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Blog Post for 10/21/20

In history, we are taught to see Martin Luther King Jr. as a very important figure in the Civil Rights movement. In fact, he played one of the biggest roles, so we are taught. We know that he is a great leader, as he is very charismatic. One of the most important things he was able to do for the Civil Rights movement was communicate negro aspirations to white people. He was a controversial leader who challenged authority, but so were other people. In podcast 16, we learn that because Malcom X had prior connections to crime, MLK was seen as a better face for the movement. We also learn that Claudette Colvin was the first woman to refuse to move from the white section on a bus, not Rosa Parks. Colvin’s mother told her that Parks would be a better face for this movement because Parks was liked by white people; she had more straight hair, lighter skin, and wasn’t a teenager who got pregnant such as Colvin. While I have learned about Malcom X before, I had never heard Colvin’s name before this podcast. I am sure if I did more research on my own, I would have read about her, but I was never taught about her in my years of history. What I left wondering, is why do certain people get more attention than other’s? Maybe Rosa Parks was a better “face” for the movement, but it frustrates me that because Colvin didn’t look a certain way or have a perfect track record, she didn’t get any attention.

In Carson’s reading, it is discussed that if King never lived, eventually movement toward racial equality would have happened. This makes sense because all these other people had a role in the Civil Rights movement, but why then do they not get recognized. ¬†We know King is a charismatic leader, but Carson even tells us that King was very aware of his flaws. No one is perfect, so why does history teach us that King is this hero who had no flaws? Don’t get me wrong, he definitely did a lot for the movement, but we know other people did too.

One final thing that stood out to me in Carsons reading was a quote at the end. He writes, ” The notion that appearances by Great Men (or Great Women) are necessary preconditions for the emergence of major movements for social change reflects not only poor understanding of history, but also a pessimistic view of the possibilities for future social change.” Carson is basically saying that for social change to be possible, we don’t need someone who is “Great.” It can be someone who is ordinary, or has flaws. He also says that this belief that anyone who can lead social change has to be great, is a poor understanding of history. By this, Carson means that if that’s our belief, then we don’t have a full understanding of who leaders actually were. For example, we celebrate Columbus for coming to America, even though he forced Indigenous people off land that was theirs first. He’s not perfect, the same way most leaders in history aren’t perfect. This quote emulates the view that I took from today’s readings; not every leader is perfect, in fact some are far from it, but I am still left wondering why some people gain a heroic view in history, while others don’t.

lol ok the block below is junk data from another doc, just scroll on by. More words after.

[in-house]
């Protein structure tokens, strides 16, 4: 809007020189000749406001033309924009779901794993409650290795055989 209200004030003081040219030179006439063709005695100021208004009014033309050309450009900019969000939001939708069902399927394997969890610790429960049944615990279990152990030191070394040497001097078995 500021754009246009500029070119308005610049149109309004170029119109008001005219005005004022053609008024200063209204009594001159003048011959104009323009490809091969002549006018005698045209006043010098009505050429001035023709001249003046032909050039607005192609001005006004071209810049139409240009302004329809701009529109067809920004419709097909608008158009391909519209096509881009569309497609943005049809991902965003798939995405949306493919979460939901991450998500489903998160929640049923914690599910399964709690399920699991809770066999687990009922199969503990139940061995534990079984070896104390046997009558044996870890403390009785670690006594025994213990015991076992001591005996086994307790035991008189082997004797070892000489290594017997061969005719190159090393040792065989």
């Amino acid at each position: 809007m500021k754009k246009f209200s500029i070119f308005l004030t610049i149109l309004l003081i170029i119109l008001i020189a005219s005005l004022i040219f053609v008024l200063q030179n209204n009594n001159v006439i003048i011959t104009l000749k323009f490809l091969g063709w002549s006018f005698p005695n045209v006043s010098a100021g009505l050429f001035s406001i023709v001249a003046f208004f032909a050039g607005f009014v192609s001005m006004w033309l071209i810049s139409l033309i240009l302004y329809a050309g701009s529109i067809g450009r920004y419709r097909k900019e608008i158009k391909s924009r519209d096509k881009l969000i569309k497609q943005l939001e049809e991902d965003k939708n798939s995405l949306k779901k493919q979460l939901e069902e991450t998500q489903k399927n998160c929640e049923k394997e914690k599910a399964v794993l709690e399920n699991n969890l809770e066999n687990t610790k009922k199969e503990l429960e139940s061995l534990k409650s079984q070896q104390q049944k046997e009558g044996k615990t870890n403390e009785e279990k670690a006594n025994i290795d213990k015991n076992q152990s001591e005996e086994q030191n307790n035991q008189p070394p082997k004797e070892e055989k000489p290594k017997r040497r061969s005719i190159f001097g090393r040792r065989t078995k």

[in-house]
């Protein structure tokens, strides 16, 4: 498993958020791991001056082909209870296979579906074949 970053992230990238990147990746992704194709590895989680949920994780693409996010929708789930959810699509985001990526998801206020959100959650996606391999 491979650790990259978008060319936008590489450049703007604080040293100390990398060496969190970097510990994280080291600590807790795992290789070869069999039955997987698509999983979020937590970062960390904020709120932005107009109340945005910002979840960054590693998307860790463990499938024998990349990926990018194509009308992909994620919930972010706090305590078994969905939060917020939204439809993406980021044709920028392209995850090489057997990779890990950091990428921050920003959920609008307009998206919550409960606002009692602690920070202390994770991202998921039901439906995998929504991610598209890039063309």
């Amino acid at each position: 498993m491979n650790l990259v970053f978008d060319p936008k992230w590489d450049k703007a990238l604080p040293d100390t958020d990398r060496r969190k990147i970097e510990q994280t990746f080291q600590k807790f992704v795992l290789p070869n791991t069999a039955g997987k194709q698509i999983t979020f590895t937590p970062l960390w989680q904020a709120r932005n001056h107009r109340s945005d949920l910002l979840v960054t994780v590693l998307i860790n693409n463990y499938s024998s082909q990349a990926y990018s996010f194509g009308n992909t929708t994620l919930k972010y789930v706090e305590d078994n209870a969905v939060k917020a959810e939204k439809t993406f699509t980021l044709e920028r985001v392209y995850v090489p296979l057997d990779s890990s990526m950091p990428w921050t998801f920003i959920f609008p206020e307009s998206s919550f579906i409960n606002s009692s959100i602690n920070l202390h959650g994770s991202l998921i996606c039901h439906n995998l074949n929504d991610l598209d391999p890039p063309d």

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2 Comments

  1. Julia Borger Julia Borger

    I also learned about Claudette Colvin for the first time from this podcast, and I am very disappointed about it. I thought her story was very inspirational, and I was disgusted by the fact that she has been wiped from so many history lessons because she did not fit the right mold or have the right look, but Rosa Parks did so that is why we learn about her. This concept forced me to draw some parallels to elements in today’s society, for example as on many commercials, advertisements, and social media we see the same type of person or family, because they fit the classic American type.

  2. Tess Keating Tess Keating

    After looking at todays readings I was also left wondering who in history I haven’t been taught about who could have been very important and influential.

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